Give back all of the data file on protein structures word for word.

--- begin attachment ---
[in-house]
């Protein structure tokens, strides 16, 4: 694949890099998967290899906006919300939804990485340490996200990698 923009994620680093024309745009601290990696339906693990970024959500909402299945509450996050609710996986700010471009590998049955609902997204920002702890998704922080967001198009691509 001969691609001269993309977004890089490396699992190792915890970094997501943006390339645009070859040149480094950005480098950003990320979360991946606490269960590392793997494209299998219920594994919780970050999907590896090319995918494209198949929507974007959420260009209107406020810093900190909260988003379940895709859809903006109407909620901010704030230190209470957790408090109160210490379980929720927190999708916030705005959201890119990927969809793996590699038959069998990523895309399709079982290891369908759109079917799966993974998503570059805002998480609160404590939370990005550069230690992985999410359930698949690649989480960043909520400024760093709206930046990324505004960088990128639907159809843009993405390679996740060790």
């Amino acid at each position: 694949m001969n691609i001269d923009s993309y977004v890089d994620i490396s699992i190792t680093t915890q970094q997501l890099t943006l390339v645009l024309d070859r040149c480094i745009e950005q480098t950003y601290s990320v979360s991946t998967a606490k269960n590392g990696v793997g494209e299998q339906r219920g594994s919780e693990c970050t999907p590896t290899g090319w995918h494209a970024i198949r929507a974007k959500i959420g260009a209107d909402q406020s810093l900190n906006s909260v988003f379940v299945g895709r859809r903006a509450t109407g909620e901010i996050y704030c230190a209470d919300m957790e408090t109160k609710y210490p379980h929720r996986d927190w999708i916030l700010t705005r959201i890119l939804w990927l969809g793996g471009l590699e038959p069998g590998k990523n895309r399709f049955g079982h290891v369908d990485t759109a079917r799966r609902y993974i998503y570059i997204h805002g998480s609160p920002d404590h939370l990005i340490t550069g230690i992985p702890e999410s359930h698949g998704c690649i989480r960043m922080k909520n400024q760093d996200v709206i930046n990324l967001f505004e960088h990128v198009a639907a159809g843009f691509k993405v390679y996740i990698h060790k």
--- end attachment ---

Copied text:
[in-house]
């Protein structure tokens, strides 16, 4: 694949890099998967290899906006919300939804990485340490996200990698 923009994620680093024309745009601290990696339906693990970024959500909402299945509450996050609710996986700010471009590998049955609902997204920002702890998704922080967001198009691509 001969691609001269993309977004890089490396699992190792915890970094997501943006390339645009070859040149480094950005480098950003990320979360991946606490269960590392793997494209299998219920594994919780970050999907590896090319995918494209198949929507974007959420260009209107406020810093900190909260988003379940895709859809903006109407909620901010704030230190209470957790408090109160210490379980929720927190999708916030705005959201890119990927969809793996590699038959069998990523895309399709079982290891369908759109079917799966993974998503570059805002998480609160404590939370990005550069230690992985999410359930698949690649989480960043909520400024760093709206930046990324505004960088990128639907159809843009993405390679996740060790």
């Amino acid at each position: 694949m001969n691609i001269d923009s993309y977004v890089d994620i490396s699992i190792t680093t915890q970094q997501l890099t943006l390339v645009l024309d070859r040149c480094i745009e950005q480098t950003y601290s990320v979360s991946t998967a606490k269960n590392g990696v793997g494209e299998q339906r219920g594994s919780e693990c970050t999907p590896t290899g090319w995918h494209a970024i198949r929507a974007k959500i959420g260009a209107d909402q406020s810093l900190n906006s909260v988003f379940v299945g895709r859809r903006a509450t109407g909620e901010i996050y704030c230190a209470d919300m957790e408090t109160k609710y210490p379980h929720r996986d927190w999708i916030l700010t705005r959201i890119l939804w990927l969809g793996g471009l590699e038959p069998g590998k990523n895309r399709f049955g079982h290891v369908d990485t759109a079917r799966r609902y993974i998503y570059i997204h805002g998480s609160p920002d404590h939370l990005i340490t550069g230690i992985p702890e999410s359930h698949g998704c690649i989480r960043m922080k909520n400024q760093d996200v709206i930046n990324l967001f505004e960088h990128v198009a639907a159809g843009f691509k993405v390679y996740i990698h060790k």